By Earl McLeod

As the debate over tax reform and the regulatory structure of the housing finance system intensifies, misconceptions about housing and finance are proliferating. Following is the truth about some of the most widespread inaccuracies. 

Misconception: Only the wealthy benefit from the mortgage interest deduction. 
This pervasive fiction is a commonly cited reason for justifying elimination of the mortgage interest deduction. 
Income tax deductions for mortgage interest and real estate taxes primarily benefit middle-class taxpayers with incomes between $50,000 and $200,000. And among first-time home buyers, 68 percent of households earn less than $80,000. First-time home buyers benefit most from the mortgage interest deduction because more of their mortgage payment is applied to interest. 
Misconception: In the wake of the recession and housing market downturn, Americans have become disenchanted with homeownership and it is no longer a part of the American Dream. 
Not so, according to a March 2011 study by the Pew Research Center. Among the more than 2,100 people surveyed, 81 percent agreed that homeownership is the best long-term investment a person can make. That sentiment even held true among those who said their homes lost value during the recession; 82 percent of that group indicated that homeownership is the best long-term investment a person can make. 
Misconception: Eliminating government sponsored enterprises like Fannie Mae and Freddie Mac would have no effect on rental housing. 
Investing in new and existing rental housing requires access to affordable financing. In the wake of the financial crisis, Fannie Mae and Freddie Mac, along with the Federal Housing Administration (FHA), have become the primary sources of financing for rental properties of all types. In considering whether the government should continue to guarantee mortgages through Fannie Mae and Freddie Mac or some other mechanism, policymakers should keep in mind their importance as a stable, long-term source of financing for rental as well as owner-occupied housing, according to the Joint Center for Housing Studies of Harvard University.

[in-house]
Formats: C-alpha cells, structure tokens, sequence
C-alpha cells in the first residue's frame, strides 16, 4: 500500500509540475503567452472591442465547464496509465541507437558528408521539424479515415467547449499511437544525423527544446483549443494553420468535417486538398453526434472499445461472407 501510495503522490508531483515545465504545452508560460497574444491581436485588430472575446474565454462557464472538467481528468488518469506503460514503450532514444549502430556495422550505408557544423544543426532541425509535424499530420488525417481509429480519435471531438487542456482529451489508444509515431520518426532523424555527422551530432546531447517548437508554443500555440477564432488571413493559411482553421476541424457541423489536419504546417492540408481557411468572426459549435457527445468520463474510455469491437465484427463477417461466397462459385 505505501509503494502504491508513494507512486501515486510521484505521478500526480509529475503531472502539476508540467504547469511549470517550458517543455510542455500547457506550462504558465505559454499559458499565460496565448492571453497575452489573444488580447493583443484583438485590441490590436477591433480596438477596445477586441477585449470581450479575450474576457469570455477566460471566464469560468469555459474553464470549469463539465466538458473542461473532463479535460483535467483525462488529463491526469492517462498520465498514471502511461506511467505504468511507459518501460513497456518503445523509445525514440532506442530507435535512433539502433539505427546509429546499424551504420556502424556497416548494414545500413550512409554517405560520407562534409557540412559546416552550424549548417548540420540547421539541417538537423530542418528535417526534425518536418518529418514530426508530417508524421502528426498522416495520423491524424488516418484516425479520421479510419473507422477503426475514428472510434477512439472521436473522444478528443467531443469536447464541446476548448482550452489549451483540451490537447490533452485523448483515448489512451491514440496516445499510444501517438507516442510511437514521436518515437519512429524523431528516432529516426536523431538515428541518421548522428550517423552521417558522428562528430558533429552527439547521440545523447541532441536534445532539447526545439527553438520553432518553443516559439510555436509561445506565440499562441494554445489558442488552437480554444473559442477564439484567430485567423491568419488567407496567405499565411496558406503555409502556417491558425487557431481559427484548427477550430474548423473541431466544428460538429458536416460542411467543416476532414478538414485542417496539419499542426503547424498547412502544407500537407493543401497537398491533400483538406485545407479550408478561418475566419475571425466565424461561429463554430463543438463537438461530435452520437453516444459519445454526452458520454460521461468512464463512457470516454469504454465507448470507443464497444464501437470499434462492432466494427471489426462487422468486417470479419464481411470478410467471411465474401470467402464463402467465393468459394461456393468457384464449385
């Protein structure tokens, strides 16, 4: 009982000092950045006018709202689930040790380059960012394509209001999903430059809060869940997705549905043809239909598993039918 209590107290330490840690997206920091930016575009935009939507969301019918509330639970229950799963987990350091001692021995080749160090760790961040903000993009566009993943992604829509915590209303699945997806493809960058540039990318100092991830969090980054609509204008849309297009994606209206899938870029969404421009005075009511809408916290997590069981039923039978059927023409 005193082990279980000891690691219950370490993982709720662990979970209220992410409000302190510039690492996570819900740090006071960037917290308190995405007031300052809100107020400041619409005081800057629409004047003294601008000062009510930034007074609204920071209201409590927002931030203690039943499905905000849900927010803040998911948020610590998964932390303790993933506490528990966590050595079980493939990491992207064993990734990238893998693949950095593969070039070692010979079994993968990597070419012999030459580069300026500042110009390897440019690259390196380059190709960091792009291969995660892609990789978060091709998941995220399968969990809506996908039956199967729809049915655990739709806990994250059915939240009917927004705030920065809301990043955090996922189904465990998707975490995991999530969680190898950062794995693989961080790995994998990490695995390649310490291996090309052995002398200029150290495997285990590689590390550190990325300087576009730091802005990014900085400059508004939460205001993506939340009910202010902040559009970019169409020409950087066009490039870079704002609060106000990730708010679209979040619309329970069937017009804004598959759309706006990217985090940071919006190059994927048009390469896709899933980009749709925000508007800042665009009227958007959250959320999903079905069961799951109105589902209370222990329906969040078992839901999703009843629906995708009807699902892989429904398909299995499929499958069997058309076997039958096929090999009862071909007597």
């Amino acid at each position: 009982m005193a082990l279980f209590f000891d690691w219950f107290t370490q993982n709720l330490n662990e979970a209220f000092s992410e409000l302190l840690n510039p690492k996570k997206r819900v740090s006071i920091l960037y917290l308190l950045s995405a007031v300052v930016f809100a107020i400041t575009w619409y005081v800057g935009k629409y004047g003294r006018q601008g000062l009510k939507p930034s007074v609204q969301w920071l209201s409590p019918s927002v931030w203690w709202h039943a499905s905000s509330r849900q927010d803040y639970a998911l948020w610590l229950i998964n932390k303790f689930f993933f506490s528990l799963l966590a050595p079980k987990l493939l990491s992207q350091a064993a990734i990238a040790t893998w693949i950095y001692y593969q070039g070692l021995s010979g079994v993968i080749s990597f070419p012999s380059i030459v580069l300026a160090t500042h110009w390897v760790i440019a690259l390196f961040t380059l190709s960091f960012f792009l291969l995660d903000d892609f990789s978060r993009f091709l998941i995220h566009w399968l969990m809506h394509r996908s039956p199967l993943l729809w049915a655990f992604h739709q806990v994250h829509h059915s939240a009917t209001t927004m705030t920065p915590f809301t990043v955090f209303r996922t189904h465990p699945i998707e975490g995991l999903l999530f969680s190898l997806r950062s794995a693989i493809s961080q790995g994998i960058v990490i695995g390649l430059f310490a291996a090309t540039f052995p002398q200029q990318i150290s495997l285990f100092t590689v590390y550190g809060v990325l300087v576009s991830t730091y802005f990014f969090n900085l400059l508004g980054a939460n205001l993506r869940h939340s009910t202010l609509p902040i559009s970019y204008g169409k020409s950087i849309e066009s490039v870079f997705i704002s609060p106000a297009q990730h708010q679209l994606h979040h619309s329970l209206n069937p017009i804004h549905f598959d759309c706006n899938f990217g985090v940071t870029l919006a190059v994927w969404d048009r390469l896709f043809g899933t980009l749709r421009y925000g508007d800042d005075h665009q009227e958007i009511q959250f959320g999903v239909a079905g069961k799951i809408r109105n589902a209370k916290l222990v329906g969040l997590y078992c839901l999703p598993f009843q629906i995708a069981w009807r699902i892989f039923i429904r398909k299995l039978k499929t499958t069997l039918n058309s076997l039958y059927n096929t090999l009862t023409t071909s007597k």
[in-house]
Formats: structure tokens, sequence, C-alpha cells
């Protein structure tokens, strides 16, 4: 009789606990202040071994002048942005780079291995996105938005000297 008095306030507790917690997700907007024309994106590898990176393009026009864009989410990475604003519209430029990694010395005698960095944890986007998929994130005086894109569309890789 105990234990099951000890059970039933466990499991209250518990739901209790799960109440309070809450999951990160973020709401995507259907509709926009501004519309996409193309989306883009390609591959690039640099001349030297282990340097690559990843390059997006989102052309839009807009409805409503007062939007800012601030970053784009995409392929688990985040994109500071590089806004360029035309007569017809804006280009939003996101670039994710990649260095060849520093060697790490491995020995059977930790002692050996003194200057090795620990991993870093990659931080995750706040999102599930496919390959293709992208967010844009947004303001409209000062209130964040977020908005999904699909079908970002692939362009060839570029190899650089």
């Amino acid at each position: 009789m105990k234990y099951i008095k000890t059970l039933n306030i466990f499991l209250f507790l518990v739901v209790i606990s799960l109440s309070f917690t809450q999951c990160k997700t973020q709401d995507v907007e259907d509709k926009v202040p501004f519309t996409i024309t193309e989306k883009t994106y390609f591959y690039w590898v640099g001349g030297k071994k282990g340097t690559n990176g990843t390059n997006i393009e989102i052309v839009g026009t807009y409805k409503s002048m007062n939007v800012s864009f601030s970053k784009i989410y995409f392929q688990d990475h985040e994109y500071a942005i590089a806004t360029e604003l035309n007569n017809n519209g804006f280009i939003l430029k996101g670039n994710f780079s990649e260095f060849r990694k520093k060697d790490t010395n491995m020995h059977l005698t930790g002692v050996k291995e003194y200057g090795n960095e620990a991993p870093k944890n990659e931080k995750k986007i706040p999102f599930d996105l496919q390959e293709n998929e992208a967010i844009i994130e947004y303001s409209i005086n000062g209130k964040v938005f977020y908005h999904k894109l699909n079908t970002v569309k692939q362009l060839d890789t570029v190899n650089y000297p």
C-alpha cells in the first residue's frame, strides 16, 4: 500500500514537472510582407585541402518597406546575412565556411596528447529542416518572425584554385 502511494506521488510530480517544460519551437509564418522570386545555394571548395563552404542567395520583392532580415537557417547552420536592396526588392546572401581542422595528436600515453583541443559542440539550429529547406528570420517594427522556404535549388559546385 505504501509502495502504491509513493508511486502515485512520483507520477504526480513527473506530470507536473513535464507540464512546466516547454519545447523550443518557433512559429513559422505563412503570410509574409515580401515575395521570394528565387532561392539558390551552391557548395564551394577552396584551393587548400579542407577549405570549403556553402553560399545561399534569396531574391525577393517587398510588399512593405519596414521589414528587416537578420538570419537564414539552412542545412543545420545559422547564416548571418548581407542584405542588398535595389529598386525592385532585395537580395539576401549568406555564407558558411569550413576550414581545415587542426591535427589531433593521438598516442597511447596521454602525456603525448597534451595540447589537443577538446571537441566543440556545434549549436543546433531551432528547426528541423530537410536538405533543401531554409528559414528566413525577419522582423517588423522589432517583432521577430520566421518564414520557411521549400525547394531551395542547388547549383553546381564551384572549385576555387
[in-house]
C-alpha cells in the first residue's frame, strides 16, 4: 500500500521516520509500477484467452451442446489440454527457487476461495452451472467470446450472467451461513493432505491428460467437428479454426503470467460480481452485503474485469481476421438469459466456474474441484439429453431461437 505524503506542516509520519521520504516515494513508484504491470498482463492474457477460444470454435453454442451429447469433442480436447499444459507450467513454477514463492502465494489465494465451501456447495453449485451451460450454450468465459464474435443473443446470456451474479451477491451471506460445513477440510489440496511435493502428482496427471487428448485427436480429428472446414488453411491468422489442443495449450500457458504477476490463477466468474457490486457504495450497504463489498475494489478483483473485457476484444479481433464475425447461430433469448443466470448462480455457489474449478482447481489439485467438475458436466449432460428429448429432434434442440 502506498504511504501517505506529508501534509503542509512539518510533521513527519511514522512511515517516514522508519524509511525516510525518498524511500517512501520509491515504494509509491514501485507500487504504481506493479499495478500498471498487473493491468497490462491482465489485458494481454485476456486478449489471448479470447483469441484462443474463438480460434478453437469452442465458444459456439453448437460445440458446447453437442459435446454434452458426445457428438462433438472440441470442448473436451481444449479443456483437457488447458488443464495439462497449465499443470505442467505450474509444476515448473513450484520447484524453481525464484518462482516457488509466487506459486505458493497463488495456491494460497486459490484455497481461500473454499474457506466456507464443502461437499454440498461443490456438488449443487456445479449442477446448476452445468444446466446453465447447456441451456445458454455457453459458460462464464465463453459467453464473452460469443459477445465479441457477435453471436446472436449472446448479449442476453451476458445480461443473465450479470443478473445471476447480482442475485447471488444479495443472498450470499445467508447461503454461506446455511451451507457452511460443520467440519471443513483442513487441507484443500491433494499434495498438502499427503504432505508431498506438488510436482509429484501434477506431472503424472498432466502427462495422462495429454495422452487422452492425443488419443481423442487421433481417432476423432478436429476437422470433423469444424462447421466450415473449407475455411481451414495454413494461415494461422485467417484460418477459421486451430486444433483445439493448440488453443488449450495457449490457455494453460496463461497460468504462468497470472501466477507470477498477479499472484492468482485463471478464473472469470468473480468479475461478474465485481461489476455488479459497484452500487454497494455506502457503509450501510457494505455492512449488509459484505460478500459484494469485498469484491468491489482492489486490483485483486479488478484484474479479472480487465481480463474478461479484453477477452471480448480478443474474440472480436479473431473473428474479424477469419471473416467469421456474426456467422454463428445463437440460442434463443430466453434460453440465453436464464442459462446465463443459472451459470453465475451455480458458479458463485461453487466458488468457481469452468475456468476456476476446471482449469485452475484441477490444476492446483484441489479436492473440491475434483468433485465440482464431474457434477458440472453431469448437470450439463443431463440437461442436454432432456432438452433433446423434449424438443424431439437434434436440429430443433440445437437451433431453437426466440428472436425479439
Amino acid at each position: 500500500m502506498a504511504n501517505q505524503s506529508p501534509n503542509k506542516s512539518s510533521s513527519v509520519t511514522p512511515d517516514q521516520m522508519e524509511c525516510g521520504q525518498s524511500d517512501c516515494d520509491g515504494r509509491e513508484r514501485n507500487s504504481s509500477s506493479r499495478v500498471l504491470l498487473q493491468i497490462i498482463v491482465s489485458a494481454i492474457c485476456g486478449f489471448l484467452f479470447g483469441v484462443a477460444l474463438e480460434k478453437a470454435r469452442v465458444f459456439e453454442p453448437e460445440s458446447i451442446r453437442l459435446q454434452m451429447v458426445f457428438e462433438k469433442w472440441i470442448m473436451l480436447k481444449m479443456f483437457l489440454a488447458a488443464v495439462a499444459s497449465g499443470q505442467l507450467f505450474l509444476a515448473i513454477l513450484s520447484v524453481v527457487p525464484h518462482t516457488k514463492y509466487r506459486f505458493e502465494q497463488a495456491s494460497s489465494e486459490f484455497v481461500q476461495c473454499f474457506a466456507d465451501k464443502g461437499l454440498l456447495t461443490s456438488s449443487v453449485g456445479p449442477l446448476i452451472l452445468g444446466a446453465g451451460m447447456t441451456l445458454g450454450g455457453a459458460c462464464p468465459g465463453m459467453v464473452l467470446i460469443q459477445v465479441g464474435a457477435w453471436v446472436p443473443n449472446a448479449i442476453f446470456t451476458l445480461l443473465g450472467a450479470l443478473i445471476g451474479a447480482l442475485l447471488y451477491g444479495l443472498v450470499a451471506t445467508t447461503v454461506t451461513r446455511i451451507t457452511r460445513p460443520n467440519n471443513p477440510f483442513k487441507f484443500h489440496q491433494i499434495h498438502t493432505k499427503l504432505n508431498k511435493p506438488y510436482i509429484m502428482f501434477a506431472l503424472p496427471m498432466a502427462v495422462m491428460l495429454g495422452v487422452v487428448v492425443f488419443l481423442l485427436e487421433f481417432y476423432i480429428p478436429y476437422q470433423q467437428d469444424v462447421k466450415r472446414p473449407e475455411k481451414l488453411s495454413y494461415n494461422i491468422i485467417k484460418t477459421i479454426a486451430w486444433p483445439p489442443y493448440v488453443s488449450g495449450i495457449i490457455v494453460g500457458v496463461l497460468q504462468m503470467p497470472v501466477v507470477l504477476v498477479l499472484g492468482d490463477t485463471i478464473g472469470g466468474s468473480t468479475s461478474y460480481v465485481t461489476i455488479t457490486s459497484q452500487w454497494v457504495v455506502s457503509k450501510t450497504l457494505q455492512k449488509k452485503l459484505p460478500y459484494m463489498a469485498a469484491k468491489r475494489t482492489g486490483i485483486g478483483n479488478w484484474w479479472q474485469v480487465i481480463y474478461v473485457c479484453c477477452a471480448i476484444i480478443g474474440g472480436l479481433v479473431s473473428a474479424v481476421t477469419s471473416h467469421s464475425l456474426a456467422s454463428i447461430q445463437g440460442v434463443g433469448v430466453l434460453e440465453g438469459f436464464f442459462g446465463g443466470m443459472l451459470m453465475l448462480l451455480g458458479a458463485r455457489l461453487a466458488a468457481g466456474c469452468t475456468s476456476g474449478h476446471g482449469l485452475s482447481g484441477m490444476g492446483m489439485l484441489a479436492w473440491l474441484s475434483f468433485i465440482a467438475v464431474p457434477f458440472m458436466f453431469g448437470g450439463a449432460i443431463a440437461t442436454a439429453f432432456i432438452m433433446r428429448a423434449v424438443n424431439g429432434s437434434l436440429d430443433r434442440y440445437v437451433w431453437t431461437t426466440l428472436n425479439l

Misconception: Homeownership advocates say everyone should own a home.
Homeownership isn’t for everyone, but everyone should be able to choose a home that meets their needs, whether they rent or buy. And government policies, such as the proposed Qualified Residential Mortgage standard, should not limit homeownership opportunities unnecessarily.

Earl McLeod is Executive Director of the Greater Columbia Home Builders Association and a member of the South Carolina Home Builders Housing Hall of Fame.